Staying home is only better for your parent if that’s what they want, and if all of their needs are met at home. But aging can be tough (and annoying). Plus, retirement doesn’t always live up to expectations, especially if your loved one lives alone or feels tired of chores, cooking, and finding social activities. 

The right independent living community enlivens your loved one’s spirits. It gives them a chance to pal around with friends old and new in a welcoming community where the food is great, the activities are plentiful, and the staff is attentive. 

Don’t make assumptions about what’s best for your loved one, how they’d prefer to spend their time, or where they might want to live. Ask them about their priorities, then consider whether the right community might be the best option for meeting their needs. 


Not sure which lifestyle option is right for you? Learn about your options and get personalized results in about 4 minutes.

Take the Assessment


5. My Loved One Can’t Leave

People choose independent living not just once, on move-in day, but day after day, week after week, year after year. An independent living community is just another type of home. It’s not jail or a hospital, and your loved one is neither trapped nor forced. They can still go where they want, when they want. 

In fact, many independent living residents say that the right community actually makes it much easier to come and go as they please. Your loved one will no longer have to hire a house sitter when they travel abroad or rush back from vacation to tend to their lawn. When your loved one chooses senior living, they can leave when they want and then, when it fits their schedule and desires, return to our welcoming community where their presence is always missed. 

But what if your loved one has certain medical needs? Senior living is an ideal option for preserving their independence and freedom of movement, too. For instance, Cedarhurst Senior Living’s programs keep your loved one active, eating well, and living an enriching life, so they can remain in good health. And that might mean more vacations, more trips to see family, and more excursions to their favorite neighborhood restaurant.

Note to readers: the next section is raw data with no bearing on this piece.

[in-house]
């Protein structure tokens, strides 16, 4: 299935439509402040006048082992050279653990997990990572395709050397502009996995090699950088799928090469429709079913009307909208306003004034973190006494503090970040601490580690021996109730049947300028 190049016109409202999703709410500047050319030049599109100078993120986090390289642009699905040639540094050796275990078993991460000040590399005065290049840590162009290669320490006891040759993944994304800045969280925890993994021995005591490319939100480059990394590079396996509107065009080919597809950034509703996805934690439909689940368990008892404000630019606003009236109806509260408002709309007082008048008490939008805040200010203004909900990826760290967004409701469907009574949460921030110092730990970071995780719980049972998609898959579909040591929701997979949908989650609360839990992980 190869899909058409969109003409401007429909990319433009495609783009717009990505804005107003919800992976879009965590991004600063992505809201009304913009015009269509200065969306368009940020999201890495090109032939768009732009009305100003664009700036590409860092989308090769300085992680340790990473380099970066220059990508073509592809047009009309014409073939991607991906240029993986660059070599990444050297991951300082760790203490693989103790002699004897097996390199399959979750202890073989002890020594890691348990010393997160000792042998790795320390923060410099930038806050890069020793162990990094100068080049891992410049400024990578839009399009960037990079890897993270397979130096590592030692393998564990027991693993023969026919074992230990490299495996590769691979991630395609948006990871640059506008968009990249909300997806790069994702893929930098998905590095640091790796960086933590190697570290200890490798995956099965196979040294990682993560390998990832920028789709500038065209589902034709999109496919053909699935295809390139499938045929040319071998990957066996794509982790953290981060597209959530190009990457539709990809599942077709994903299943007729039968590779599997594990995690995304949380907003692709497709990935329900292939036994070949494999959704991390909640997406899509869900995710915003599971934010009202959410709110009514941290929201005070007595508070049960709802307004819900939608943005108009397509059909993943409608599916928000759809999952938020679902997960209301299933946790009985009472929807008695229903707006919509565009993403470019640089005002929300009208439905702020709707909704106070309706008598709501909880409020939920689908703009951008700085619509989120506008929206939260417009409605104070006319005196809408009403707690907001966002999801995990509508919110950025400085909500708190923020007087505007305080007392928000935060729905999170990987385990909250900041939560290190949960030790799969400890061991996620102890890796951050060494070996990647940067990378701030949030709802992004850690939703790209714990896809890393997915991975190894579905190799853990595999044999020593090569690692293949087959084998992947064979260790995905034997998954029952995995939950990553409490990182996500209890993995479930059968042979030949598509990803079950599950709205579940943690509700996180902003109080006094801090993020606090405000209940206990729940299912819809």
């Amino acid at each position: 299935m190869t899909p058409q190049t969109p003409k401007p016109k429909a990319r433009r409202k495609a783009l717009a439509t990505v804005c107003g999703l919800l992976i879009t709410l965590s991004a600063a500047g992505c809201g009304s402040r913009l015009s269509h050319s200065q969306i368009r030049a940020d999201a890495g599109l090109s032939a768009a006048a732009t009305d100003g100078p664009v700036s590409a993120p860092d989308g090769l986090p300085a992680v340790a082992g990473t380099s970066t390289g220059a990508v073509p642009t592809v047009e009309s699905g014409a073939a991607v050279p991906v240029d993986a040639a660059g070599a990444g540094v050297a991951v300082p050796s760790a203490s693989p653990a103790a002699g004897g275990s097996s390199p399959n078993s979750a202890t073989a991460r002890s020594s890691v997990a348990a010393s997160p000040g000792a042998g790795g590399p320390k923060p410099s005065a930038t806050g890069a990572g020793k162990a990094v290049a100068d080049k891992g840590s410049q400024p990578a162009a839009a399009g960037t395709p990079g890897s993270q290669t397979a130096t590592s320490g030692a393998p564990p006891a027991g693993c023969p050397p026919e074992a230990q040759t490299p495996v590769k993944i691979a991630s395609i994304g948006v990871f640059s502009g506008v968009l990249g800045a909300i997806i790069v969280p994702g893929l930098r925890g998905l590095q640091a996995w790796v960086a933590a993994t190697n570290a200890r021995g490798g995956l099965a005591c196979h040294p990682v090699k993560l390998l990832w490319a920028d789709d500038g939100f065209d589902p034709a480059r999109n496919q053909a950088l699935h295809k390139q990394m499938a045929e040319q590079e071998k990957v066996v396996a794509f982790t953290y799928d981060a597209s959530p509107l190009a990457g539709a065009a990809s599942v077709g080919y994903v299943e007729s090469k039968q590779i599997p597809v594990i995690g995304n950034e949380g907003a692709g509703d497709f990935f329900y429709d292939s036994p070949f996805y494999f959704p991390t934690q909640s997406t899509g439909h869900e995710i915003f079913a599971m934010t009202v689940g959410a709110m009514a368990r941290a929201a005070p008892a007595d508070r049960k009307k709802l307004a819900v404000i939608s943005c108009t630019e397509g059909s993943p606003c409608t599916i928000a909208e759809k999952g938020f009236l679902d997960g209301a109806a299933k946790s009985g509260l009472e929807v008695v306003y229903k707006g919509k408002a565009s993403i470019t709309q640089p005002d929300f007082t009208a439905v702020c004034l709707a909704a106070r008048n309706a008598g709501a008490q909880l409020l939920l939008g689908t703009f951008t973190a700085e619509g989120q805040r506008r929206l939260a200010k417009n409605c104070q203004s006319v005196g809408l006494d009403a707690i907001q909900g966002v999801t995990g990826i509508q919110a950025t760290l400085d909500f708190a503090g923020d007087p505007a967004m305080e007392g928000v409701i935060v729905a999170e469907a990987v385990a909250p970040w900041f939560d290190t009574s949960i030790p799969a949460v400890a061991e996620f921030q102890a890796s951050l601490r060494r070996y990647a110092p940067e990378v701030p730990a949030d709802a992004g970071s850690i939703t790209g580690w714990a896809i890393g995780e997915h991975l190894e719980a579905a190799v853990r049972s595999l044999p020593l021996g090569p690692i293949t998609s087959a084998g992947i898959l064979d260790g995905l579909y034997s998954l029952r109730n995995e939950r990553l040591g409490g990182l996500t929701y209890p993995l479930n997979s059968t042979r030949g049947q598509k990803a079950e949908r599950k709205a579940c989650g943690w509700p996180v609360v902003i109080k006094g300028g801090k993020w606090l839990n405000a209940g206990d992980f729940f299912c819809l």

6. The Food Is Bad

At Cedarhurst Senior Living communities, your loved one can still indulge in their favorite comfort foods, seasonal favorites, and treats while enjoying a menu tailored to their health and nutritional goals. 

Food is a major predictor of health, and high-quality senior living communities are all about optimizing long-term health while helping your loved one savor the present moment. This means they’ll enjoy nourishing meals that taste delicious without all of the stress involved in meal planning, shopping, and cooking. Many residents tell us that they relish the chance to spend the time they used to devote to cooking on something else. 

Some of the highlights of Cedarhurst’s dining program, Crafted by Cedarhurst℠, include: 

  • A variety of beautiful dining settings: Your loved one can eat in a restaurant-style dining space or enjoy takeout in the comfort of their own home. 
  • Customizable dining options: We love making custom meals and family favorites for our residents. 
  • A variety of foods at every meal: At Cedarhurst, we craft a mix of fresh, seasonally inspired flavors and perennially available comfort foods. There are no one-size-fits-all food plans, and residents can eat something different each and every day if they desire. 
  • Custom menus for various health needs: We cater to your loved one’s dietary needs with our special menu items, including options that are diabetic-friendly, low-sodium, heart-healthy, gluten-free, and that help Boost Your Brain℠. 

7. My Loved One Will Lose Independence

The move to an independent living community is a choice. Most of our residents say that the transition to senior living actually increases their independence. That’s because the focus on holistic health and wellness can improve longevity, help them feel better and healthier, and reduce their need to rely on others for support. 

People who move to independent living find that they no longer have to worry about housekeeping and other daily chores. That means less stress and fewer responsibilities, which in turn can bolster your loved one’s independence. 

But what if they have serious medical conditions? Even then, they don’t have to give up their independence, and moving to senior living can mean more autonomy. They will no longer have to exclusively rely on loved ones for help and support. This, too, can restore a greater sense of independence. 

8. It’s Too Expensive

If you know the benefits of senior living, you might have fallen prey to another harmful stereotype: It’s way out of your price range. The reality is that senior living rolls all of your loved one’s expenses into a single monthly bill. In return, they will enjoy incredible value, more amenities than your loved one can get at home, and an exceptional quality of life. 

Cedarhurst: Dispelling Misconceptions About Senior Living 

Cedarhurst is on a mission to end stereotypes about senior living by offering communities that revolutionize the continuum of senior living options. We’d love to show you what we’re all about. 

It’s never too early to start thinking about senior living. In fact, many residents say they wish they had moved much sooner. Learn how to get started.

Steps to take while searching for the right senior living community.

Originally published November 2022. Revised November 2023.

Ready to see the community?

Schedule a Tour

LifeStyle_800x800-1 1